The defendant testified that he left work about noon on September 16, 1967; he was tired and ‘beat’; later that day he accompanied Yates and Nagle to the Chit-Chat Bar where he remained until about midnight; he had a number of drinks while there; about midnight he left the bar and went to sleep in the back seat of Yates' car; the next thing he recalled was when the police ‘hollered at me to stop’; he wanted to get out of the car because Yates had told him what he did and ‘I wanted to get away from him’; he was in the back seat leaning over the front when Yates told him what he had done, that ‘he had just burglarized a bar’; when Yates told him what he had done ‘I told him to let me get out of the car’; Yates turned the corner and stopped; when he stopped the defendant opened the door and jumped out; he saw no police officers up to this time; he first saw the police ‘When they hollered at me to stop’; he ran into the parking lot because he wanted to get away; he first saw the television set sticking out of the trunk of the car after he was arrested and taken back to the car; he did not participate in the burglary. The defendant on cross-examination testified, without objection, that he was frightened when Yates told him what he had done because he was then on parole upon a burglary conviction suffered in 1963. In response to questioning he gave the following answers: ‘Q Was that the only time you have ever been convicted of a felony? A No, sir. Q How many times have you? A Twice, I believe. Q What were those for? A Forgery and Burglary. On the burglary, there was an assault.’ The foregoing questions and answers came in without objection, motion to strike, or request for an admonition. The defendant denied that he had told the officers that he had helped Yates load the television set in the trunk of the Ford.


The defendant states that ‘The sole issue to be determined in this Appeal is as to whether or not there was a violation of due process under the Fourteenth Amendment to the United States Constitution, and its counterpart in the California Constitution by admitting evidence of the prior convictions against the Appellant.’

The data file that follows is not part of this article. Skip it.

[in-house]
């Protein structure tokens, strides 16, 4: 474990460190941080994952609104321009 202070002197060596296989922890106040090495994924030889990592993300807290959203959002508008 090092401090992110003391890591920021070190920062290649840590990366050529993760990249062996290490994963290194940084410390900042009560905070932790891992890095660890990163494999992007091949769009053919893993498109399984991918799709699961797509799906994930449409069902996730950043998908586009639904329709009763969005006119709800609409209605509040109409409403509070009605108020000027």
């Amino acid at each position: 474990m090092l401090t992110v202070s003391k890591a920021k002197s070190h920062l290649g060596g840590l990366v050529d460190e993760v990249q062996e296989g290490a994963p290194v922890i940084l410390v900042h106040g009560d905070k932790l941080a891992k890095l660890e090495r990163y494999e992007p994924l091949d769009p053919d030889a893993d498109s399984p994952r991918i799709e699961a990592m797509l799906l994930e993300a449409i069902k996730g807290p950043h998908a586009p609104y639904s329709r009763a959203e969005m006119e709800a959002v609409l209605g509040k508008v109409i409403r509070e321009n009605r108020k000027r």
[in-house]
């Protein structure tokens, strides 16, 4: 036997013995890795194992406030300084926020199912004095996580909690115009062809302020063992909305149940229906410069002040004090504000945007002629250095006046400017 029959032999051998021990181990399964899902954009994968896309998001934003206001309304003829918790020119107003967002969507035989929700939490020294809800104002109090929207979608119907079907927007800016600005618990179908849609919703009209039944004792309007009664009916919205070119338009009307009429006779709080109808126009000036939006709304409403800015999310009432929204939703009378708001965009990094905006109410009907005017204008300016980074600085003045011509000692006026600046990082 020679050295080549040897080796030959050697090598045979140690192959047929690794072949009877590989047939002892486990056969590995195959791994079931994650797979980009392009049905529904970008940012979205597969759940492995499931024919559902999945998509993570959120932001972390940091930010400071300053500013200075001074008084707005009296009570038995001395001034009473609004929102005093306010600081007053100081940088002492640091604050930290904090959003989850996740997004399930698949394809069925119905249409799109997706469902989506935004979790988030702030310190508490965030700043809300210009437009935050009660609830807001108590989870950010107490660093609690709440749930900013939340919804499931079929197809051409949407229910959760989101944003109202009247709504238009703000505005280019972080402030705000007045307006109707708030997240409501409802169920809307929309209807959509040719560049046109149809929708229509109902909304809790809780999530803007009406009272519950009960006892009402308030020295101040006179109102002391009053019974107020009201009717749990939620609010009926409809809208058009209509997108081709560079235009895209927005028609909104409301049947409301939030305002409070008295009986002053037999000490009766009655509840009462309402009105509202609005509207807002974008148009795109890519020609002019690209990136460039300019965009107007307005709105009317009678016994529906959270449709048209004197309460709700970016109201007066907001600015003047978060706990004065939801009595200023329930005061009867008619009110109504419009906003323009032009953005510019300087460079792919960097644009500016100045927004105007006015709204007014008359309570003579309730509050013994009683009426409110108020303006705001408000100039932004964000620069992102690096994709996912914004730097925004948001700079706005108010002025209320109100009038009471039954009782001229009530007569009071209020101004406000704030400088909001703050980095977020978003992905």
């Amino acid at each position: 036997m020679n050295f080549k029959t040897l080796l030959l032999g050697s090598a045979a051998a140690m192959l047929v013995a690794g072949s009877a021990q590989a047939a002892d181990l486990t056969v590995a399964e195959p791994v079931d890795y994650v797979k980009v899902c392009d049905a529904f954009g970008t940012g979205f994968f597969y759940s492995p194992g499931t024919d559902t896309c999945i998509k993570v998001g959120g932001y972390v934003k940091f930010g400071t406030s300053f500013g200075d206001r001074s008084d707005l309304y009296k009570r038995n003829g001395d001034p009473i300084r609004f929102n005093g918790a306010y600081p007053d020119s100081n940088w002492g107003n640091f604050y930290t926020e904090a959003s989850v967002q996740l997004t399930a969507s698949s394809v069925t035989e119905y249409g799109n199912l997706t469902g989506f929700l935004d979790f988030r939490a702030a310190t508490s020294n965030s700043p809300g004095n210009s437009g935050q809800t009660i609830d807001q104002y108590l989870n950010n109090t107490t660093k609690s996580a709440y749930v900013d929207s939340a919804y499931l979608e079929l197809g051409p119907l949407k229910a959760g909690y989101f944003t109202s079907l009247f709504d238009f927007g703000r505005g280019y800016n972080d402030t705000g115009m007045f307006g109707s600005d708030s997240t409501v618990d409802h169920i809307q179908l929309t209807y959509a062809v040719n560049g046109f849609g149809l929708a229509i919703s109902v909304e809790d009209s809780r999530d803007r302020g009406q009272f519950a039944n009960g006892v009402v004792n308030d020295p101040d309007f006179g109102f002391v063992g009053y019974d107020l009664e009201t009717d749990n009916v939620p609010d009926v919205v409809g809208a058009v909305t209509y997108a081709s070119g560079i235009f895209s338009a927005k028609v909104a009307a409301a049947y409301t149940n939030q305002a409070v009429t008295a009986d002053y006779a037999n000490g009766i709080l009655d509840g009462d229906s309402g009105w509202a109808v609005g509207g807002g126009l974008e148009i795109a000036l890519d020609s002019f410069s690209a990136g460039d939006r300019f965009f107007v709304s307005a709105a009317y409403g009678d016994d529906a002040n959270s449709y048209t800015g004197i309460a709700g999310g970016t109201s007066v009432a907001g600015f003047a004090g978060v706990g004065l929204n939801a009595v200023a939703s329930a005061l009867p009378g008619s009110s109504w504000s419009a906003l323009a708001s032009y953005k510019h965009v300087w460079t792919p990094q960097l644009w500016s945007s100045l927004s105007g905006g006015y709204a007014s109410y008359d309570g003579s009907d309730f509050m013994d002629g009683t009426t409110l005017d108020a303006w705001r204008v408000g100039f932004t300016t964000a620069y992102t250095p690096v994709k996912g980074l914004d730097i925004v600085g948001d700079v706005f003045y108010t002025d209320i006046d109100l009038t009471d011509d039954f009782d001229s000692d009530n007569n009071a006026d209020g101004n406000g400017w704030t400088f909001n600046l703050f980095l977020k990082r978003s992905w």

The defendant argues that since it was not shown that at the time he suffered the prior convictions he was represented by counsel, evidence of such priors was inadmissible for the purpose of impeachment, relying on the rule announced in Burgett v. Texas (Nov.1967) 389 U.S. 109, 88 S.Ct. 258, 19 L.Ed.2d 319, wherein it was held that where the state attempts to establish that a defendant, for the purpose of increasing the punishment, has suffered a previous conviction of felony, the burden rests upon the prosecution to show that at the time of such previous conviction the defendant was represented by counsel.

It is well established that an accused who takes the witness stand and testifies in his own behalf may be impeached by a showing that he has suffered a prior conviction of felony. (See Evid.Code, s 788 and cases cited under annotation thereto.) It is also held that the use of a constitutionally invalid prior conviction to impeach testimonial credibility is improper, and that to allow such impeachment is error under California law. Such error is of federal constitutional dimensions, but is not per se prejudicial. (People v. Coffey, 67 Cal.2d 204, 218, 60 Cal.Rptr. 457, 430 P.2d 15.)

We are of the opinion that the attack on the prior convictions must first be made in the trial court and that where the defendant has failed to raise the constitutionality of the judgments of prior conviction at the trial level he may not for the first time collaterally attack them on appeal. (See People v. Coffey 67 Cal.2d 204, 215, 60 Cal.Rptr. 457, 430 P.2d 15.) Coffey was decided on July 28, 1967. The case at bench was tried commencing October 31, 1967. The right to raise the constitutionality of his prior conviction under the rule laid down in Coffey, therefore, was available to the defendant at trial.

The question of the defendant's guilt does not present a close question on the evidence. The record discloses that the vehicle in which the stolen merchandise was found was first seen moving some two hundred feet from the scene of the burglary. The condition of the premises after the burglary and the quality and character of the items stolen, support a strong inference that at least two persons participated in the act of breaking into the premises, breaking open and ransacking the automatic equipment in the building and carrying away a bulky and heavy television set. The defendant's appearance of having perspired heavily a few moments prior to his arrest also supports a strong inference that he participated in the physical exertion necessary to accomplish the burglary. In addition, the defendant fled when pursued by the police.

Viewing the entire record, we are satisfied that the error in receiving in evidence the defendant's testimony that he had been previously convicted of felony, to impeach his testimonial credibility, was harmless beyond a reasonable doubt. (Chapman v. California, 386 U.S. 18, 87 S.Ct. 824, 17 L.Ed.2d 705.)

The judgment is affirmed.



1.  No objection was raised as to conversations with the police on the grounds that the warnings required under Miranda v. Arizona, 384 U.S. 436, 86 S.Ct. 1602, 16 L.Ed.2d 694, had not been given. Such objection is waived unless raised at the trial level. (People v. Castro, 257 Cal.App.2d 643, 645—646, 65 Cal.Rptr. 62; People v. Marquez 259 Cal.App.2d 593, 602, 6 Cal.Rptr. 615.)

FRAMPTON,* Associate Justice Pro Tem. FN* Retired judge of the Superior Court sitting under assignment by the Chairman of the Judicial Council.

COBEY, Acting P.J., and SCHWEITZER, J., concur.